We hence learn also that our ears ought not to be open to impostors, who boldly pretend the name of God, but that we ought to distinguish between true and false teachers; for Jeremiah does not here speak to a few men, but he addresses the whole people. And what he designed to shew was, that they in vain sought to escape under the pretense of ignorance, who were not attentive to sound doctrine; for except they designedly neglected God and his word, they might have known whom to believe. It hence follows that frivolous is the excuse which many consider at this day to be as it were their sacred asylum; for they plead in their own behalf they have been deceived by false teachers. But we ought to see and to inquire whether God has sent them, and whether they teach as coming from his school, and bring anything but what they have received from his mouth.

I shall not here speak at large of God’s call; but if any one wishes for a very short definition, let him take the following: There is a twofold call; one is internal and the other belongs to order, and may, therefore, be called external or ecclesiastical. But the external call is never legitimate, except it be preceded by the internal; for it does not belong to us to create prophets, or apostles, or pastors, as this is the special work of the Holy Spirit. Though then one be called and chosen by men a hundred times, he cannot yet be deemed a legitimate minister, except he has been called by God; for there are peculiar endowments required for the prophetic, the apostolic, and the pastoral office, which are not in the power or at the will of men. We hence see that the hidden call of God is ever necessary, in order that any one may become a prophet, or an apostle, or a pastor. But the second call belongs to order; for God will have all things carried on by us orderly and without confusion. (1 Corinthians 14:40.) Hence has arisen the custom of electing. But it often happens that the call of God is sufficient, especially for a time. For when there is no Church, there is no remedy for the evil, except God raises up extraordinary teachers. Then the ordinary call, of which we now speak, depends on a well-ordered state of things. Wherever there is a Church of God, it has its own laws, it has a certain rule of discipline: there no one should thrust in himself, so as to exercise the prophetic or the pastoral office, though he equaled all the angels in sanctity. But when there is no Church, God raises up teachers in an unusual way, who are not chosen by men; for such a thing cannot be done, where no Church is formed.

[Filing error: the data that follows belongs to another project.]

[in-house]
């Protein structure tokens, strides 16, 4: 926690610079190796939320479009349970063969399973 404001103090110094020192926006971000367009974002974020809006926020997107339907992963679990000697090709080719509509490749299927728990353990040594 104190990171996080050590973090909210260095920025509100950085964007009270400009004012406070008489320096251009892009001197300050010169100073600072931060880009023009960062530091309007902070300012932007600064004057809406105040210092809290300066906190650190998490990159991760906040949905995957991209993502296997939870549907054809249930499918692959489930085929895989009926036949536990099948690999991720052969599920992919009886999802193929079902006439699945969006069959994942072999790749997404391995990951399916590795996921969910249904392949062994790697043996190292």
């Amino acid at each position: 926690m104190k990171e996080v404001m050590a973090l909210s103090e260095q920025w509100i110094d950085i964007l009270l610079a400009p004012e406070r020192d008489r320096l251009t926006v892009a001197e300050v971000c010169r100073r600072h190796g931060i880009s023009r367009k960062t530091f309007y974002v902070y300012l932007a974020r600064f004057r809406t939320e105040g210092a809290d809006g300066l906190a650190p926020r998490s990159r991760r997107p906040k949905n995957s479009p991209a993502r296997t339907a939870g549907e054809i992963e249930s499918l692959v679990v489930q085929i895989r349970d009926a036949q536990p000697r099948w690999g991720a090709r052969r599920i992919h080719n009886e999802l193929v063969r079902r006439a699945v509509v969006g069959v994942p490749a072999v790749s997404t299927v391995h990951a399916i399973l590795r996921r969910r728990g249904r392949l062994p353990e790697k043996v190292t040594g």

This subject deserves, indeed, to be much more diffusely treated; but as I am not wont to digress unto particular points, it is enough for me to state what the present passage requires, which seems to be this, — that none ought to be acknowledged as God’s servants and teachers in the Church, except those who have been sent by God, and to whom he has, as it were, stretched forth his hand and given them their commission. But as the internal call of God cannot be surely known by us, we ought to see and ascertain whether he who speaks is the organ or instrument of the Holy Spirit. For whosoever brings forward his own figments and devises, is unworthy of being attended to. Hence, let him who speaks shew really that he is God’s ambassador; but how can he shew this? By speaking from the mouth of God himself; that is, let him not bring anything of his own, but faithfully deliver, as from hand to hand, what he has received from God. But as there might be still some perplexity on the subject, it follows —